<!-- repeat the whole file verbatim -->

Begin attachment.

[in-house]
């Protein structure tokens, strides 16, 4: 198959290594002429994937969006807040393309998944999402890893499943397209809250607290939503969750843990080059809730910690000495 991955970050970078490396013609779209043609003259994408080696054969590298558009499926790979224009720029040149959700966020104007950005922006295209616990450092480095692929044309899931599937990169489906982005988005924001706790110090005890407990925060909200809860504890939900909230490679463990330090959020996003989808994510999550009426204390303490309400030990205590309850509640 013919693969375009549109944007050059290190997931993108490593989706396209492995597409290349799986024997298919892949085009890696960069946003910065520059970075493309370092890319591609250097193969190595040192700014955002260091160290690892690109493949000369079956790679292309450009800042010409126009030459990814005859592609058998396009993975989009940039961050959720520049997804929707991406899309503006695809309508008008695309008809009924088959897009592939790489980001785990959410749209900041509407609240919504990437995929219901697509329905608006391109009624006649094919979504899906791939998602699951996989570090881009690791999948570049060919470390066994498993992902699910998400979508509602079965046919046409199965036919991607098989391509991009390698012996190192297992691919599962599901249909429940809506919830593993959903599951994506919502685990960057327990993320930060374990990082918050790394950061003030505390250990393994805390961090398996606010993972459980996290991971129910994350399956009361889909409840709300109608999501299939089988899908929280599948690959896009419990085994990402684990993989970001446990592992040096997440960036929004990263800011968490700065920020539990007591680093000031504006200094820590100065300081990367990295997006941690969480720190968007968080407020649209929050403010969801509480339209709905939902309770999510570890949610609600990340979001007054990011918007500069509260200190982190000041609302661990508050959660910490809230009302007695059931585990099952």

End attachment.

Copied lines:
[in-house]
């Protein structure tokens, strides 16, 4: 198959290594002429994937969006807040393309998944999402890893499943397209809250607290939503969750843990080059809730910690000495 991955970050970078490396013609779209043609003259994408080696054969590298558009499926790979224009720029040149959700966020104007950005922006295209616990450092480095692929044309899931599937990169489906982005988005924001706790110090005890407990925060909200809860504890939900909230490679463990330090959020996003989808994510999550009426204390303490309400030990205590309850509640 013919693969375009549109944007050059290190997931993108490593989706396209492995597409290349799986024997298919892949085009890696960069946003910065520059970075493309370092890319591609250097193969190595040192700014955002260091160290690892690109493949000369079956790679292309450009800042010409126009030459990814005859592609058998396009993975989009940039961050959720520049997804929707991406899309503006695809309508008008695309008809009924088959897009592939790489980001785990959410749209900041509407609240919504990437995929219901697509329905608006391109009624006649094919979504899906791939998602699951996989570090881009690791999948570049060919470390066994498993992902699910998400979508509602079965046919046409199965036919991607098989391509991009390698012996190192297992691919599962599901249909429940809506919830593993959903599951994506919502685990960057327990993320930060374990990082918050790394950061003030505390250990393994805390961090398996606010993972459980996290991971129910994350399956009361889909409840709300109608999501299939089988899908929280599948690959896009419990085994990402684990993989970001446990592992040096997440960036929004990263800011968490700065920020539990007591680093000031504006200094820590100065300081990367990295997006941690969480720190968007968080407020649209929050403010969801509480339209709905939902309770999510570890949610609600990340979001007054990011918007500069509260200190982190000041609302661990508050959660910490809230009302007695059931585990099952």